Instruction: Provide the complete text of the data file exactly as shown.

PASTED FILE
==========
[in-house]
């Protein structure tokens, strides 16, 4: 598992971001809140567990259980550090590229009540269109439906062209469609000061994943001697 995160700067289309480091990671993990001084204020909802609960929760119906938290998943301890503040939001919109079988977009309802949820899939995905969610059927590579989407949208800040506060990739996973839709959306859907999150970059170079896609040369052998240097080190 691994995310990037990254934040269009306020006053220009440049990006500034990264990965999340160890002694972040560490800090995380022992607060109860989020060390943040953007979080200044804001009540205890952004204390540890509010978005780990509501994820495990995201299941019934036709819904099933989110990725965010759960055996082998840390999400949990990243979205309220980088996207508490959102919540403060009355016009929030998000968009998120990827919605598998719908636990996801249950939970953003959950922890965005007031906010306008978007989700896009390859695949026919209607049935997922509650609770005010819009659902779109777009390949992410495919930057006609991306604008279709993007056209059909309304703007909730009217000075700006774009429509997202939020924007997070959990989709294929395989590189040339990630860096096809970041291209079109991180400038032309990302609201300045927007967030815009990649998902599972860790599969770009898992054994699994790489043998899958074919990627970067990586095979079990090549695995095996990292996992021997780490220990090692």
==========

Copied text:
[in-house]
């Protein structure tokens, strides 16, 4: 598992971001809140567990259980550090590229009540269109439906062209469609000061994943001697 995160700067289309480091990671993990001084204020909802609960929760119906938290998943301890503040939001919109079988977009309802949820899939995905969610059927590579989407949208800040506060990739996973839709959306859907999150970059170079896609040369052998240097080190 691994995310990037990254934040269009306020006053220009440049990006500034990264990965999340160890002694972040560490800090995380022992607060109860989020060390943040953007979080200044804001009540205890952004204390540890509010978005780990509501994820495990995201299941019934036709819904099933989110990725965010759960055996082998840390999400949990990243979205309220980088996207508490959102919540403060009355016009929030998000968009998120990827919605598998719908636990996801249950939970953003959950922890965005007031906010306008978007989700896009390859695949026919209607049935997922509650609770005010819009659902779109777009390949992410495919930057006609991306604008279709993007056209059909309304703007909730009217000075700006774009429509997202939020924007997070959990989709294929395989590189040339990630860096096809970041291209079109991180400038032309990302609201300045927007967030815009990649998902599972860790599969770009898992054994699994790489043998899958074919990627970067990586095979079990090549695995095996990292996992021997780490220990090692």